In this study, we found that ENST00000564193.1 was upregulated after prolonged cetuximab stimulation in Caco-2 cells. Based on this finding, we named this novel transcript lncRNA cetuximab resistance-associated RNA transcript 16 (CRART16). In addition, the overexpression of CRART16 induced cetuximab resistance by downregulating miR-371a-5p, which negatively regulates the expression of V-Erb-B2 Erythroblastic Leukemia Viral Oncogene Homolog 3 (ERBB3).
Materials and methods
Cell lines and cell culture
The human CRC cell lines HCT116, HT29, HCT8, SW620 and Caco-2 were purchased from the Cancer Institute of the Chinese Academy of Medical Science. HT29, HCT8, SW620 and Caco-2 cells were cultured in Dulbecco’s modified Eagle’s medium–high glucose (DMEM, Thermo Fisher Scientific, MA, USA), while HCT116 cells were grown in McCoy’s 5A Medium (Thermo Fisher Scientific, MA, USA). DMEM and McCoy’s 5A were both supplemented with 10% fetal bovine serum (FBS, Thermo Fisher Scientific, MA, USA) and 1% penicillin–streptomycin (Thermo Fisher Scientific, MA, USA). All cells were cultured in a humidified incubator with 5% carbon dioxide (CO2) and 95% air at 37 °C. Caco-2 cetuximab-resistant (Caco-2 CR) cells was generated by exposing cells to increasing concentrations of cetuximab at a constant concentration of 200 μg/ml over 6 months. The residual colonies were designated Caco-2 CR.
Total RNA was extracted from Caco-2 and Caco-2 CR cells using TRIzol reagent (Invitrogen, Carlsbad, CA, USA). The RNA purity and concentration were determined with OD260/280 readings using a spectrophotometer. Complementary DNA (cDNA) was labeled with Cy3-dCTP using Eberwine’s linear RNA amplification method and an enzymatic reaction. Then, amplified complementary RNA (cRNA) was transcribed from double-stranded cDNA (dsDNA). After reverse transcription, the Klenow enzyme labeling strategy was adopted using CbcScript II reverse transcriptase. Subsequently, arrays loaded with labeled cDNA were hybridized in an Agilent hybridization oven overnight. Array data were analyzed by GeneSpring software V13.0 (Agilent). After data summarization, normalization and quality control, gene expression data were log2-transformed and median-centered by genes using the adjust data function of CLUSTER 3.0 software.
RNA isolation, library construction and sequencing
Total RNA was extracted using TRIzol reagent following the manufacturer’s instructions. RNA degradation and contamination were monitored on 1% agarose gels. The purity of RNA was verified using a NanoPhotometer spectrophotometer (IMPLEN, CA, USA). The concentration of RNA was measured using a Qubit® RNA Assay Kit with a Qubit® 2.0 Fluorometer (Life Technologies, CA, USA). RNA integrity was assessed using an RNA Nano 6000 Assay Kit and an Agilent Bioanalyzer 2100 system (Agilent Technologies, CA, USA). A total amount of 3 µg RNA per sample was used as the input material for RNA sample preparation and for small RNA libraries. Sequencing libraries were generated using an NEBNext® Ultra™ RNA Library Prep Kit for Illumina® (NEB, USA) and an NEBNext® Multiplex Small RNA Library Prep Set for Illumina® (NEB, USA.) following the manufacturer’s recommendations, and index codes were added to attribute specific sequences to each sample. The clustering of index-coded samples was performed on a cBot Cluster Generation System using a TruSeq PE Cluster Kit v3-cBot-HS (Illumina) according to the manufacturer’s instructions. After cluster generation, libraries were sequenced on an Illumina platform, and 125 bp/150 bp paired-end reads were generated. Differential expression analysis of two groups was performed using the DESeq2 R package (1.16.1).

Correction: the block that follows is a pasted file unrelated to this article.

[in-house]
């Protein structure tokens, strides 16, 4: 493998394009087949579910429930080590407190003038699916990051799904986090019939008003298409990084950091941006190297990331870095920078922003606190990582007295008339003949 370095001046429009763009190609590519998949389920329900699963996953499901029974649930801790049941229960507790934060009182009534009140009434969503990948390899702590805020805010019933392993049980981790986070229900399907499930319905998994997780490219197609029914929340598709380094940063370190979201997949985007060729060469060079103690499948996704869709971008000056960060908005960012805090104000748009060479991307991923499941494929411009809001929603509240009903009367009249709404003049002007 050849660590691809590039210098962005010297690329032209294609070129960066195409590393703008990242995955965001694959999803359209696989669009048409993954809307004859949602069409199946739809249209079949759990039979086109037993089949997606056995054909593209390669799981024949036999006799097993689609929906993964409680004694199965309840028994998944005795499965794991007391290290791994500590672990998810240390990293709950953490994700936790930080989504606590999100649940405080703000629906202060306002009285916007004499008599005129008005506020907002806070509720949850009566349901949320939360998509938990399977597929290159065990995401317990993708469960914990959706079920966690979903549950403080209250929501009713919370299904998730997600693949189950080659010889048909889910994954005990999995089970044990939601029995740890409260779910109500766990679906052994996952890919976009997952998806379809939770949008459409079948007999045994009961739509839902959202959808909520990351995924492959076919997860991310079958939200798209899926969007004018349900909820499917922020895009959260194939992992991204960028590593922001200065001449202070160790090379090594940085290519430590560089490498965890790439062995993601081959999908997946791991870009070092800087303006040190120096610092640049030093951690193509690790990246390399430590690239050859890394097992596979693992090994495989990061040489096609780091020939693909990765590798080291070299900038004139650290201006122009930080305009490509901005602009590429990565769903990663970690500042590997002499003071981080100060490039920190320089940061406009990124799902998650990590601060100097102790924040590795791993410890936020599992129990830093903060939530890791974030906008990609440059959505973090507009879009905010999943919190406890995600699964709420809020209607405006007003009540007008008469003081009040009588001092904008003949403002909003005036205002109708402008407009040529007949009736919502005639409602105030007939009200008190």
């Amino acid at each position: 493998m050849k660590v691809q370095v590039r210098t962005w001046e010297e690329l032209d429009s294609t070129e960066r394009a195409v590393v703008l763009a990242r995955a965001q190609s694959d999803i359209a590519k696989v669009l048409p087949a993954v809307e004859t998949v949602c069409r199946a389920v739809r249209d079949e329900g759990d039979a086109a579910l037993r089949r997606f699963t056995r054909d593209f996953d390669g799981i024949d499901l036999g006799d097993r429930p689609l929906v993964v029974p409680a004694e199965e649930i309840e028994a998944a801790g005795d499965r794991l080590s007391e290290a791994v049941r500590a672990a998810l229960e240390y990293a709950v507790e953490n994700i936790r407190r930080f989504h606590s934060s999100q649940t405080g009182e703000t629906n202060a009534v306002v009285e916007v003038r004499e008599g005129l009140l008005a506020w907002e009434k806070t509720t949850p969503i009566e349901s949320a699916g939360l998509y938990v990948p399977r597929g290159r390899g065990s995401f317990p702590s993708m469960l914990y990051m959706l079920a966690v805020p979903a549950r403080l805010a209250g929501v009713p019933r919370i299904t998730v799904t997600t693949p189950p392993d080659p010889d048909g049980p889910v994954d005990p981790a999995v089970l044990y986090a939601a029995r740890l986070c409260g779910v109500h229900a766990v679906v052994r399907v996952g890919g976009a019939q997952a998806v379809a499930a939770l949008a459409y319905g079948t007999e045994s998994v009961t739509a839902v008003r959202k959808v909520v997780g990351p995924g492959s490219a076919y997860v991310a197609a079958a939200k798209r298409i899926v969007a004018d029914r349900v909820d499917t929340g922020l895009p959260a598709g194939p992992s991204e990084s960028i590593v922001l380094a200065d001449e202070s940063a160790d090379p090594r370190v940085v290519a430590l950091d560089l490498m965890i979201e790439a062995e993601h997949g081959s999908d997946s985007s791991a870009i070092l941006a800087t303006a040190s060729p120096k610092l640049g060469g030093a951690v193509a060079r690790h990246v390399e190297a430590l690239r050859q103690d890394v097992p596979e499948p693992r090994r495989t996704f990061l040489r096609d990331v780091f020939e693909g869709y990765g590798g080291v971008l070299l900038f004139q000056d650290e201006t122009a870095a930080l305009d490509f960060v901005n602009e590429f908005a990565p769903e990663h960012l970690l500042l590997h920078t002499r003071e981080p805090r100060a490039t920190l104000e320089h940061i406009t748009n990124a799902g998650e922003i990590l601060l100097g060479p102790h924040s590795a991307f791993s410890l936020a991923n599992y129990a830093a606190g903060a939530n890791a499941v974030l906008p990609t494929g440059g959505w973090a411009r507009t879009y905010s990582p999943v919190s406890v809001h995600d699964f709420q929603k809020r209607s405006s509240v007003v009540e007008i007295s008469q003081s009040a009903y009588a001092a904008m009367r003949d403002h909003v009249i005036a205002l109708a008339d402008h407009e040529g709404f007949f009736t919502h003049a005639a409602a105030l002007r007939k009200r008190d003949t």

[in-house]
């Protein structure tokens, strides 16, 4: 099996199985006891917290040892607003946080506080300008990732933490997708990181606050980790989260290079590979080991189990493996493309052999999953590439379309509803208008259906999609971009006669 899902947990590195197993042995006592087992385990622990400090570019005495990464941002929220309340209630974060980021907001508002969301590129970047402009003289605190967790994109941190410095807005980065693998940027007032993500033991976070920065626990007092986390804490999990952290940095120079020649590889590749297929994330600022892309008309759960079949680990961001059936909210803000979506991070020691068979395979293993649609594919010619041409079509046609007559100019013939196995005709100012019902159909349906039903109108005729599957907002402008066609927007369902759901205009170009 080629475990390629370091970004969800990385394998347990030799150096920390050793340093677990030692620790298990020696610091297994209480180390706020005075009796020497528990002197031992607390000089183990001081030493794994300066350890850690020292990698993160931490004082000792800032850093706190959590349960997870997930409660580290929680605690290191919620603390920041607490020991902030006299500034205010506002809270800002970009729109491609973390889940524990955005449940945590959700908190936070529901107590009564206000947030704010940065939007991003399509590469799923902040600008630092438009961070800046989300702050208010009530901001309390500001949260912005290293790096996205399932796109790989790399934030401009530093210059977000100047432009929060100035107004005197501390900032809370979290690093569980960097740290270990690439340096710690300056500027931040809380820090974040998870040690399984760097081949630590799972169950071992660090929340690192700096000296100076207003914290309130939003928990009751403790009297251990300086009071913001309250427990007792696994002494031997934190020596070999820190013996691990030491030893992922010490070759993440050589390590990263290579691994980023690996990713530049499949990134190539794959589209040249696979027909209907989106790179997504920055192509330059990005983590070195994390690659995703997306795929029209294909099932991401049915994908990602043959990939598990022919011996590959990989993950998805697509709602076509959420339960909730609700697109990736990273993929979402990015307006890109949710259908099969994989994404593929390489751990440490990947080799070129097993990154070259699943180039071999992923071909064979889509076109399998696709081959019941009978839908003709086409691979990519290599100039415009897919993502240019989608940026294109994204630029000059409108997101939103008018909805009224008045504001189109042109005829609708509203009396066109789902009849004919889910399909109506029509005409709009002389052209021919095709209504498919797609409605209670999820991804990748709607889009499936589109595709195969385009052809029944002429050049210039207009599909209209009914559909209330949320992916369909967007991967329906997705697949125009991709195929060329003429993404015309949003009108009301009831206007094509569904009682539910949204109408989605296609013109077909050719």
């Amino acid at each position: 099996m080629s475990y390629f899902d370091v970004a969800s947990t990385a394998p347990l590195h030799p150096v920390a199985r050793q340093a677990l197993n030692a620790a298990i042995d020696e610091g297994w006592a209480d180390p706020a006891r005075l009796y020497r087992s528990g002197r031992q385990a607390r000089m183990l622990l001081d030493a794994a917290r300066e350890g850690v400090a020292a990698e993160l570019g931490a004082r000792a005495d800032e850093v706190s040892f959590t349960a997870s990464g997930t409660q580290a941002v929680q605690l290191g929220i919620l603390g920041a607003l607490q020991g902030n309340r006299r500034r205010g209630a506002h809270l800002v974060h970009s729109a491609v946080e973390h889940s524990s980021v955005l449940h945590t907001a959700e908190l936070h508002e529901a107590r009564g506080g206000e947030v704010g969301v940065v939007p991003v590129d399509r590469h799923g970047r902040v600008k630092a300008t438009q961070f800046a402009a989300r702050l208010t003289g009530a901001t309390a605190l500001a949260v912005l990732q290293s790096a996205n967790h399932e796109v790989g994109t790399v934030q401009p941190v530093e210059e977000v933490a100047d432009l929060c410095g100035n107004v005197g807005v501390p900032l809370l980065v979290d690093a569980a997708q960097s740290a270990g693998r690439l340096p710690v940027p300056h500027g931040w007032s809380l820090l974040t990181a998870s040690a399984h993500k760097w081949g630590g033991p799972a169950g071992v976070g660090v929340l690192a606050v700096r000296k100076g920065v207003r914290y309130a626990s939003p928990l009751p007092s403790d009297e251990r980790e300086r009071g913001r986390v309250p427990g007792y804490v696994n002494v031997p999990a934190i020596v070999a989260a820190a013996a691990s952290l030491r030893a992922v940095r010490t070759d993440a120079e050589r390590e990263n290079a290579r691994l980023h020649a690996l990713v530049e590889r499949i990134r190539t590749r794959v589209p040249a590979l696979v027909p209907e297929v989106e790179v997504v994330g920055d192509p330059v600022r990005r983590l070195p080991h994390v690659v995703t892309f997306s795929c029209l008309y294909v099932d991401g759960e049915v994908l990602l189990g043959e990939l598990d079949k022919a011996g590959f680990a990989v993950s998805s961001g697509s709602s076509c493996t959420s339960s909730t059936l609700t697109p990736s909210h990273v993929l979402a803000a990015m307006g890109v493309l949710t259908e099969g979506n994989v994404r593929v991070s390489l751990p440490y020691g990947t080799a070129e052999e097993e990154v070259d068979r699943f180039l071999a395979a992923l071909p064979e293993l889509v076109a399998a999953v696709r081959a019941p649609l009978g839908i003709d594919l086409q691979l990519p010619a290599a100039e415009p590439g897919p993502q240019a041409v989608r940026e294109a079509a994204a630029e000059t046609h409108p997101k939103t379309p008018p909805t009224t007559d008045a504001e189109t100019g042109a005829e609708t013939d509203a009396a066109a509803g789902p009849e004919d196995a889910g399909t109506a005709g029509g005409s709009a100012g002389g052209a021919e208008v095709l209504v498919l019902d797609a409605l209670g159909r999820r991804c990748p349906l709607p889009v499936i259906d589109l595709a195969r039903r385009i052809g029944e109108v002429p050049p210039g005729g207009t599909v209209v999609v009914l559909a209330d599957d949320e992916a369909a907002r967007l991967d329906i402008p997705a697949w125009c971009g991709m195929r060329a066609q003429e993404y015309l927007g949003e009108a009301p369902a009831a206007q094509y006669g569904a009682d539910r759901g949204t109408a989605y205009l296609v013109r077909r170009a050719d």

The plasmid pCDH-CMV-MCS-EF1-GFP+Puro, which contained the full-length CRART16 cDNA, and an empty vector were purchased from Mailgene Biosciences Co., Ltd. (Beijing, China). 293T cells were transfected with a psPAX2-pMD2.G lentiviral vector packaging system to produce lentivirus. The viral supernatant was collected at 24 h and 48 h after transfection and filtered through a 0.45-μm PVDF filter. The viral supernatant was mixed with PEG-8000 (Solarbio, Beijing, China) and incubated overnight at 4 °C. Lentiviruses were harvested by centrifugation at 8000 rpm for 30 min and then resuspended in complete medium. Caco-2 cells were infected with lentiviruses in the presence of 5 μg/ml polybrene (Sigma-Aldrich, MO, USA). Twenty-four hours after infection, the infectious medium containing lentiviruses was replaced with complete medium. After confirming GFP expression in Caco-2 cells, puromycin selection was performed at 6.5 μg/ml for at least 2 weeks. After stable transfection was completed, Caco-2 cells overexpressing CRART16 and negative control cells were named Caco-2-CRART16 cells and Caco-2-NC cells, respectively. The expression of CRART16 in Caco-2-CRART16 cells and Caco-2-NC cells was measured by quantitative real-time PCR (qRT-PCR).
RNA extraction and quantitative real-time PCR analyses
Total RNA was extracted from CRC cells using TRIzol reagent (Invitrogen, Carlsbad, CA, USA) according to the manufacturer’s instructions. Four micrograms of total RNA were reverse transcribed into cDNA using a RevertAid RT Reverse Transcription Kit (Thermo Fisher Scientific, MA, USA) and TransScript miRNA First-Strand cDNA Synthesis SuperMix (Transgen Biotech, Beijing, China). qRT-PCR was performed on an Applied Biosystems 7500 Real-Time PCR System (Applied Biosystems) using PowerUp™ SYBR™ Green Master Mix (Thermo Fisher Scientific, MA, USA). The relative expression of lncRNAs and mRNAs was normalized to that of GAPDH. U6 small nuclear RNA (snRNA) was used as an internal control for miRNA in each sample. The relative concentrations of RNAs were calculated using the comparative cycle threshold (CT) (2−△△CT) method. Primer sequences are provided in Table 1.